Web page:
BY GABE LICHT
CHASKA, MN When Donna Rice contacted Wendy Depaolis, curator of art and sculpture at the Minnesota Landscape Arboretum, she didn’t know what to expect.
Deapaolis said she wanted to meet the Delano-based crystal sculptor and see a few examples of her work.
What came next surprised Rice beyond belief.
“When I left, she said, ‘How would you feel about exhibiting at the 2020 flower show?’ I just about fell on the floor,” Rice said. “I wasn’t expecting that. I floated out of her office and couldn’t believe she was offering me the show.”
At first, Rice thought she might be featured along with two or three other artists.
“As the year went on and I started making more and bigger pieces of work specific to this show, she left it as a solo show,” Rice said.
She is exhibiting 30 pieces of art at the show, which began with a preview party Jan. 31 and runs through March 1. Of those 30 pieces, 10 have already sold, including the most complicated piece she has ever made.
“It is very positive encouragement to me that it is possible to sustain myself,” Rice said.
Her work featured at the Arboretum also encouraged others, she learned while there one day.
“A woman was looking at a butterfly piece,” Rice said. “I made it after my mom had a difficult winter. She and her husband clearly liked the piece. I said, ‘I’m so glad you’re touched by it.’ She said, ‘My heart just melts. We’ve had a difficult winter, too.’ . . . Just to have connected with her for a split minute is something I’ll never forget.”
She is also forever grateful to everyone at the Arboretum.
“I can only say nice things about the people at the Arboretum. I’ve enjoyed working with all of them,” Rice said.
Art has been a part of Rice’s life since she was a young girl, and nature has always inspired her art.
“Art was always present,” Rice said. “From the time I was little, I was getting pastels and paper pads. I didn’t have a dollhouse, so I made it out of cardboard.”
Art and nature came together while growing up in the Pittsburgh area.
She specifically remembers taking trips to a particularly scenic part of Pennsylvania.
“I looked forward to that day every year, just walking in the woods and finding leaves, frogs, toads under rocks,” Rice said.
She used that art as inspiration as she took art classes at Carnegie Museum of Art. Commuting to those classes might also have inspired her, she believes.
“From the time I was 10, I was riding the bus to the city by myself,” Rice said. “ . . . Even passing the steel mills at night and seeing the fires, I don’t know if that had an impact on me, but I knew I was going to work with glass.”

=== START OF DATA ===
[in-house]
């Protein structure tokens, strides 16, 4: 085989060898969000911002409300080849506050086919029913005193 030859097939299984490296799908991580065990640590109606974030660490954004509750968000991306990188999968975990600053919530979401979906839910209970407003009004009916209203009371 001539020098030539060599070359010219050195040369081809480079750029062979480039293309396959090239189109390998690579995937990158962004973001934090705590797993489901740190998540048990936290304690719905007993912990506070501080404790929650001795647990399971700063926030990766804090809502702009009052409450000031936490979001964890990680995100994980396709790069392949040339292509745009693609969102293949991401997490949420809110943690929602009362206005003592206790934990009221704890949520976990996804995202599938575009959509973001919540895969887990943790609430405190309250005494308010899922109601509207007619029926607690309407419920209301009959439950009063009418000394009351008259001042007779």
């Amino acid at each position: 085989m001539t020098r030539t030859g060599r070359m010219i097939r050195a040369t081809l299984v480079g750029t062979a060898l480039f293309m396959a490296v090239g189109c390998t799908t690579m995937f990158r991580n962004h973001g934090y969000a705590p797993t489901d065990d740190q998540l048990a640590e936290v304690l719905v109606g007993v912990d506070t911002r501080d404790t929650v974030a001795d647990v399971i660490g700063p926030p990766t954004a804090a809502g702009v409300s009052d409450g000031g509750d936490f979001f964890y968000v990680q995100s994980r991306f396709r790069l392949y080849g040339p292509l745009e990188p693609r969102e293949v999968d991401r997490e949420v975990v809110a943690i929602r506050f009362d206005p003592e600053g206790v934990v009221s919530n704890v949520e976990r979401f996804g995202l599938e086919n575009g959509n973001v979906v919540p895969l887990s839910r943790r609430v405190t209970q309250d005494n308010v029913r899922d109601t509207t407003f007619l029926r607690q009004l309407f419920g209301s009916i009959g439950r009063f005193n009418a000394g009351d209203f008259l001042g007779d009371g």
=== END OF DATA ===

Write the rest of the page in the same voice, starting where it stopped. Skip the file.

She started blowing glass as a sophomore at Carnegie Mellon University.
Glassblowing was not very common at the time.
Instead, she found herself working at Frabel Art Glass Studio and Gallery in Atlanta.
There, she found a niche carving glass, which turned into a freelance contract with Tiffany and Co.
Depaolis, especially, was impressed with Rice’s work with Tiffany’s.
“It was a big deal for people to know about, but it was production,” Rice said. “I love making one-of-a-kind pieces.”
That is what she does now, after teaching herself how to cast glass.
Initially, she was inspired by a sculpture of a torso that she saw at a conference in New York.
“There was something about the light emitting from that piece that I was captivated by,” Rice said. “I decided right then and there I needed to learn how to cast glass . . . I just slowly taught myself by reading a lot.”
She also met her mentor, Hugh McKay, through an online forum. She got hands-on training from him during an apprenticeship in 2015.
“I had gotten so advanced, and he said, ‘There’s no way I can tell you this over the phone,’” Rice said.
She invited him to the flower show.
“He said, ‘Couldn’t you make them do it in the spring, so it’s easier to travel?’ My 93-year-old mother said the same thing,” Rice said.
Unlike McKay, her mother was able to attend, which meant a lot to her.
“That was such a highlight to have her sitting there in front of me to experience that with me,” Rice said of her mother, who lives in Rochester, NY.
Her mother was one of 300 people to attend the preview party.
In total, the show is expected to draw 20,000 people. Having such a large platform to share her art means a lot to Rice.
“With every person that sees it, they hopefully know more about me, and it, and cast glass,” Rice said.